It is a related object of the invention to provide an apparatus and method that is capable of detecting the flow from a spray device in a high-speed operation and does not depend on the physical properties of the liquid being sprayed.
It is a further related object of the invention to provide an apparatus and method for flow detection as mentioned above that is also non-invasive, i.e., it does not have to be inserted into the liquid line.
In accordance with the above objects, the present invention provides an apparatus and method for detecting liquid flow generated by a spray device that is non-invasive and capable of responding to rapid changes in the flow when the spray device is undergoing high-speed on-off cycling. In accordance with the invention, the flow detection is by means of optical sensing, which is non-invasive. The flow sensor includes a light emitter and a light detector. The sensor may be disposed adjacent to the liquid outlet of the spray device and oriented such that the light emitter is aimed at the spray generated by the spray device, and the light projected by the light emitter is reflected by the spray into the light detector. The light detector senses the reflected light and generates an output indicative of the existence of the flow from the spray device.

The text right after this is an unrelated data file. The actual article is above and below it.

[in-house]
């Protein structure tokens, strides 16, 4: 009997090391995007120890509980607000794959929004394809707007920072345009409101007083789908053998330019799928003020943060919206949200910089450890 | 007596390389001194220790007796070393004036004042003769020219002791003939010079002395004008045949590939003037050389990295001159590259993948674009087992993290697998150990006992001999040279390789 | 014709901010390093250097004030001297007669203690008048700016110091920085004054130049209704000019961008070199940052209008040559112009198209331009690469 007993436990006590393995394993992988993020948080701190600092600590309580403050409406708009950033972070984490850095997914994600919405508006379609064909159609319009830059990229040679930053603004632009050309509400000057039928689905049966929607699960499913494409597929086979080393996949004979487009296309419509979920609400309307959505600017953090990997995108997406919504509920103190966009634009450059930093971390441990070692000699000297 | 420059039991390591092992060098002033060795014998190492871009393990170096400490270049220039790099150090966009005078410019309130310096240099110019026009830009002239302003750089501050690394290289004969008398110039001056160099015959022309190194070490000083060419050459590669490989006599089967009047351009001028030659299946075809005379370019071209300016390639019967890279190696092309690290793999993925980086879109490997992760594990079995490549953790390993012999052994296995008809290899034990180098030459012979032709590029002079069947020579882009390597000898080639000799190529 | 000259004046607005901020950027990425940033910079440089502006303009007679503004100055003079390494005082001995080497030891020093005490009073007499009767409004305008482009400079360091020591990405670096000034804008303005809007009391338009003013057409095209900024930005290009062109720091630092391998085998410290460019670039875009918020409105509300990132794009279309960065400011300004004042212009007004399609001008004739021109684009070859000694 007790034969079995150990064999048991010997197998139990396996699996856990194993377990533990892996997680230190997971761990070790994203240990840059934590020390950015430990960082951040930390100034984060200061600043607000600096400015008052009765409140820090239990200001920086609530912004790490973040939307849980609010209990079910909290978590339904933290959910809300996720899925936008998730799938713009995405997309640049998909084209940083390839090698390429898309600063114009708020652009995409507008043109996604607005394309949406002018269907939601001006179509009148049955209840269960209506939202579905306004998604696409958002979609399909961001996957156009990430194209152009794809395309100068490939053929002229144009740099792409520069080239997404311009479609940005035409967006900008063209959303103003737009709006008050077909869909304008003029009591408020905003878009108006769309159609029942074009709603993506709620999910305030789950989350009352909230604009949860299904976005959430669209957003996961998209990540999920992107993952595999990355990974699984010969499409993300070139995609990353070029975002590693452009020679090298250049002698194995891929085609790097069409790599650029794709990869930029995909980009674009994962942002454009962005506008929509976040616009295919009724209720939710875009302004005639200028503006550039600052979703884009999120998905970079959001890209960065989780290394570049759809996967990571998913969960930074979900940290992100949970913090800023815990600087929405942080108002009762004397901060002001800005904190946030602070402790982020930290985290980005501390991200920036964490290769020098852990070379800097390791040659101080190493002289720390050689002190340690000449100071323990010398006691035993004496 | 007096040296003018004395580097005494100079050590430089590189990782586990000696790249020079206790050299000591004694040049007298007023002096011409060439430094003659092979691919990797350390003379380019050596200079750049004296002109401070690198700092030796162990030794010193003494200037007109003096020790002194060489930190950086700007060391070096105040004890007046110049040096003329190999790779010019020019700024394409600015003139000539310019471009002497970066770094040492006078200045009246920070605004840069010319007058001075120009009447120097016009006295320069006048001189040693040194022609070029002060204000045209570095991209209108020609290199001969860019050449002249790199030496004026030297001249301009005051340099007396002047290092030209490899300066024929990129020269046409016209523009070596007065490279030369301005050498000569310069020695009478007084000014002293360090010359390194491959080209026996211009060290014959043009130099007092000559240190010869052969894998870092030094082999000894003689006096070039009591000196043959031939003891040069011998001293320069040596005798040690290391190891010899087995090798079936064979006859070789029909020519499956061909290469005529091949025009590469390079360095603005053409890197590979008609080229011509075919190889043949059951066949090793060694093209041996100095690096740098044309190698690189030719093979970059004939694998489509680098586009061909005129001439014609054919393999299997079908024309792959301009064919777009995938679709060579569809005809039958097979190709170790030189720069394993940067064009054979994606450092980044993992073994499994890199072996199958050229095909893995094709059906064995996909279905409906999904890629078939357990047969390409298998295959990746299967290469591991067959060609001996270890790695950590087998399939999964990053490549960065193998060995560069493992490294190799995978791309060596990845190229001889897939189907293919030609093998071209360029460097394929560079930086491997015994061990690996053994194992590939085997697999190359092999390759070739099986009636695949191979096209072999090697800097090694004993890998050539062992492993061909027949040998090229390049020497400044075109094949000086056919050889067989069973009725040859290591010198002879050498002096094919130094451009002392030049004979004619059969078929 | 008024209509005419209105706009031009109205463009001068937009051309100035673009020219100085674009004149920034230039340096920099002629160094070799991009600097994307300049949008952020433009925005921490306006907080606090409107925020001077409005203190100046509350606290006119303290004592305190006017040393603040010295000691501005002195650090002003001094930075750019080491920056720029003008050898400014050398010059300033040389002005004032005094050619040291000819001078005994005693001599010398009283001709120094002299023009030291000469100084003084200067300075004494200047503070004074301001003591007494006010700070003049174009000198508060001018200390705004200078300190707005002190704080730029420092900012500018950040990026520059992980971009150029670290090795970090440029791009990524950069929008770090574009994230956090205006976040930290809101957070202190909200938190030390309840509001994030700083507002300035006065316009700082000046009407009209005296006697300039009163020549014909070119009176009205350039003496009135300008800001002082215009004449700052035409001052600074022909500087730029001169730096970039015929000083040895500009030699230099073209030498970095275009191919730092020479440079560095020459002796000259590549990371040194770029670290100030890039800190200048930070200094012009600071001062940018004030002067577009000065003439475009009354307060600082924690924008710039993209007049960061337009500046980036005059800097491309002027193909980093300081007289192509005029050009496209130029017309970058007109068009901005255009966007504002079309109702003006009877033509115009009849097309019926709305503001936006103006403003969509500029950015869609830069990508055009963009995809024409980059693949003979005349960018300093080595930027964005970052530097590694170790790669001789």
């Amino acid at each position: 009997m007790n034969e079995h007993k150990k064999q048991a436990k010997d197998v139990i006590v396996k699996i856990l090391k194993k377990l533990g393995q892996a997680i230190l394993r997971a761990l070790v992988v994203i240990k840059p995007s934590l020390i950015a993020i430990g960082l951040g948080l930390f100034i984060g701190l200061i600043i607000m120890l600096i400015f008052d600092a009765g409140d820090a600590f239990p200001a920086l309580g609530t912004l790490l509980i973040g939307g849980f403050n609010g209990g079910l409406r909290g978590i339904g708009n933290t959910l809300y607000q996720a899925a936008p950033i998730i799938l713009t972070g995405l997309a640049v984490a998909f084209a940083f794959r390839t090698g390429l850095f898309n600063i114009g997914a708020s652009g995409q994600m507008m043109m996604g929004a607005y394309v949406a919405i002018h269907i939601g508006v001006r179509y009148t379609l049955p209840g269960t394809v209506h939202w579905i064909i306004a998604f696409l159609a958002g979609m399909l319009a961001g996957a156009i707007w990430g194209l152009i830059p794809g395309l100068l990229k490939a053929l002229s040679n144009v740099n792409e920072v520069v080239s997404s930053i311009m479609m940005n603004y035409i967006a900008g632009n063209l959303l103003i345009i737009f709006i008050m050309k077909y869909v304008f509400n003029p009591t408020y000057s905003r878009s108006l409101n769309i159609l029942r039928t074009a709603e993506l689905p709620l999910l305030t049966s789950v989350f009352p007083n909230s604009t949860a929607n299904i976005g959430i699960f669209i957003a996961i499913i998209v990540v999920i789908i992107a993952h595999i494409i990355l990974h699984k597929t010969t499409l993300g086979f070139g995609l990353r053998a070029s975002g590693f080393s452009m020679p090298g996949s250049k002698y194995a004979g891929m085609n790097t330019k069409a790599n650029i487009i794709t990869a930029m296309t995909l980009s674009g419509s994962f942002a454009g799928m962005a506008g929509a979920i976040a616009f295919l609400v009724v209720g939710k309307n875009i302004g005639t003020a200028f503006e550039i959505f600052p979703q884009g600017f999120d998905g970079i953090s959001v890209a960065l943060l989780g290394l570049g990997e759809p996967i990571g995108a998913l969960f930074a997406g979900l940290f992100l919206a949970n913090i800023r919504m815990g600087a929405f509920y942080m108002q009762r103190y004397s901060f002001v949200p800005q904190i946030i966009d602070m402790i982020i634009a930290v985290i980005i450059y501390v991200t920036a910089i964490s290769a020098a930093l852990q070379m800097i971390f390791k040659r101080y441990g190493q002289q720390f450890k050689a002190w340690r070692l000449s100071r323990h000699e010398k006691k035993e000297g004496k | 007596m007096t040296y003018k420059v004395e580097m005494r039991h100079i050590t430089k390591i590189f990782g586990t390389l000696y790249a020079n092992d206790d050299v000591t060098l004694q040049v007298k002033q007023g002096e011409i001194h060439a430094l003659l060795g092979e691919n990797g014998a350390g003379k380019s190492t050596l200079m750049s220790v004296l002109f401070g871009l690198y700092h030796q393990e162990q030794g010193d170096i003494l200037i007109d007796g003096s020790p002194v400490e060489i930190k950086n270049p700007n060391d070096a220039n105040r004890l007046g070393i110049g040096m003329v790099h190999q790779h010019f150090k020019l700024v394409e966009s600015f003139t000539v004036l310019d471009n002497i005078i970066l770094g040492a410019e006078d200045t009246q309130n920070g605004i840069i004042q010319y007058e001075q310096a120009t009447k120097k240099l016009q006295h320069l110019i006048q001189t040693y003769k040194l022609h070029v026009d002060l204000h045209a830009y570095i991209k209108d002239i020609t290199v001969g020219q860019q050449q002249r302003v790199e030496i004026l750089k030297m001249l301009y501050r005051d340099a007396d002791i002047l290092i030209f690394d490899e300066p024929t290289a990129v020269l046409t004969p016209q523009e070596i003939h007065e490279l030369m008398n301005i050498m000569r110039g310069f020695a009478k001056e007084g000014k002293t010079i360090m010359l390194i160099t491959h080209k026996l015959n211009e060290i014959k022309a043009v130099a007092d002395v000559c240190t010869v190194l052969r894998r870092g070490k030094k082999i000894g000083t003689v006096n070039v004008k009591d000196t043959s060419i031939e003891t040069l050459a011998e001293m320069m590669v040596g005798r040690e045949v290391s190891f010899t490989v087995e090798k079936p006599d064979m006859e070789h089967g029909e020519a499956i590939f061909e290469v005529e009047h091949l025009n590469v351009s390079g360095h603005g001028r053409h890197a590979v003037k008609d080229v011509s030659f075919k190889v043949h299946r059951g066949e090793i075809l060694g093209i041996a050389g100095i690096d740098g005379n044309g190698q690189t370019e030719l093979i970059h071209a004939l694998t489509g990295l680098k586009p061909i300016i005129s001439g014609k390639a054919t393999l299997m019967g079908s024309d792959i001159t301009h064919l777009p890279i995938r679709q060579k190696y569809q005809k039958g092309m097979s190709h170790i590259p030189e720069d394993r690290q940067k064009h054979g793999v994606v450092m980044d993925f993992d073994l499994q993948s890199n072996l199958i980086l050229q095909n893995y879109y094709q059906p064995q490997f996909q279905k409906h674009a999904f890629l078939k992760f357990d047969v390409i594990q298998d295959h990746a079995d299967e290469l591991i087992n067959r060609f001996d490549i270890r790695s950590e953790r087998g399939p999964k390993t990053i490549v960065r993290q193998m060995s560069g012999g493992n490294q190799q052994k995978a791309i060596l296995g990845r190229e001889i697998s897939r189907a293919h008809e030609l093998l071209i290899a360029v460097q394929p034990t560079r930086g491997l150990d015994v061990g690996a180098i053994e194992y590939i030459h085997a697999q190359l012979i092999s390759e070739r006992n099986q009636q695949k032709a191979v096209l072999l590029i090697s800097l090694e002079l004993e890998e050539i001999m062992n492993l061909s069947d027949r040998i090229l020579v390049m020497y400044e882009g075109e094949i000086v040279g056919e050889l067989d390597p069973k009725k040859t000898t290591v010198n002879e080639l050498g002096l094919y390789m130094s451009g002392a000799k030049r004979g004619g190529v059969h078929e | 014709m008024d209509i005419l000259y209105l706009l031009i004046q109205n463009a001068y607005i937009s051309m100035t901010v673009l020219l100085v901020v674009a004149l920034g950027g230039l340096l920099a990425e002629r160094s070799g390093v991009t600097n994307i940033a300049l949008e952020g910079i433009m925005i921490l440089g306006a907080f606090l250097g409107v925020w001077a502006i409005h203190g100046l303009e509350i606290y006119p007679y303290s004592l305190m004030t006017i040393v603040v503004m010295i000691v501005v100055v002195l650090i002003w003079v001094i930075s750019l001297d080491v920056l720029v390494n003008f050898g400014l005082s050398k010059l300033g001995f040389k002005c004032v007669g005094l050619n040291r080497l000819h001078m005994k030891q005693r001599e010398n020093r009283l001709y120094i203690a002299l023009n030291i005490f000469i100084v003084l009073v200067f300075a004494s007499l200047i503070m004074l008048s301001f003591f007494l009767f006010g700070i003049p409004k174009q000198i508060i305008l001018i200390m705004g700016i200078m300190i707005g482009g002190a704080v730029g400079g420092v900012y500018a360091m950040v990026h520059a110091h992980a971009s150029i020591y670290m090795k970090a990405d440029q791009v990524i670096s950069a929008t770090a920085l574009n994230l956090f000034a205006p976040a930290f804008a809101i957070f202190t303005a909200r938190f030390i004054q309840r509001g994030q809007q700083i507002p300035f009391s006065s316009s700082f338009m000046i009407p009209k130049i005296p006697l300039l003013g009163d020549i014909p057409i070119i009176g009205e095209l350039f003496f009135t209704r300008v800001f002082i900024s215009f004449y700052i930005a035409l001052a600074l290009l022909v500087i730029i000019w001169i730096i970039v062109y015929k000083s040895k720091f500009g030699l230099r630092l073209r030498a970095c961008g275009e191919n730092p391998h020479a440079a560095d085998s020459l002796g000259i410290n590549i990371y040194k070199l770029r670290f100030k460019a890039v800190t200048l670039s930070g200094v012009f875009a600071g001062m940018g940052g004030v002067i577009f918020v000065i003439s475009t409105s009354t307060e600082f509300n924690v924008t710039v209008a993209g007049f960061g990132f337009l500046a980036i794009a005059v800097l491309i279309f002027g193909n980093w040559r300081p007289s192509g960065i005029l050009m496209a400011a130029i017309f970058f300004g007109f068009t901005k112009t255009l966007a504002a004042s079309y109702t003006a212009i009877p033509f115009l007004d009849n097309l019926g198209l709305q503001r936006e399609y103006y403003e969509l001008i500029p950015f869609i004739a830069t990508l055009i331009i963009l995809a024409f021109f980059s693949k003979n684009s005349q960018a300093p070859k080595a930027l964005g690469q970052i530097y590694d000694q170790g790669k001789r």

Additional features and advantages of the invention will be apparent from the following detailed description of illustrative embodiments which proceeds with reference to the accompanying figures.
While the appended claims set forth the features of the present invention with particularity, the invention and its advantages are best understood from the following detailed description taken in conjunction with the accompanying drawings, of which: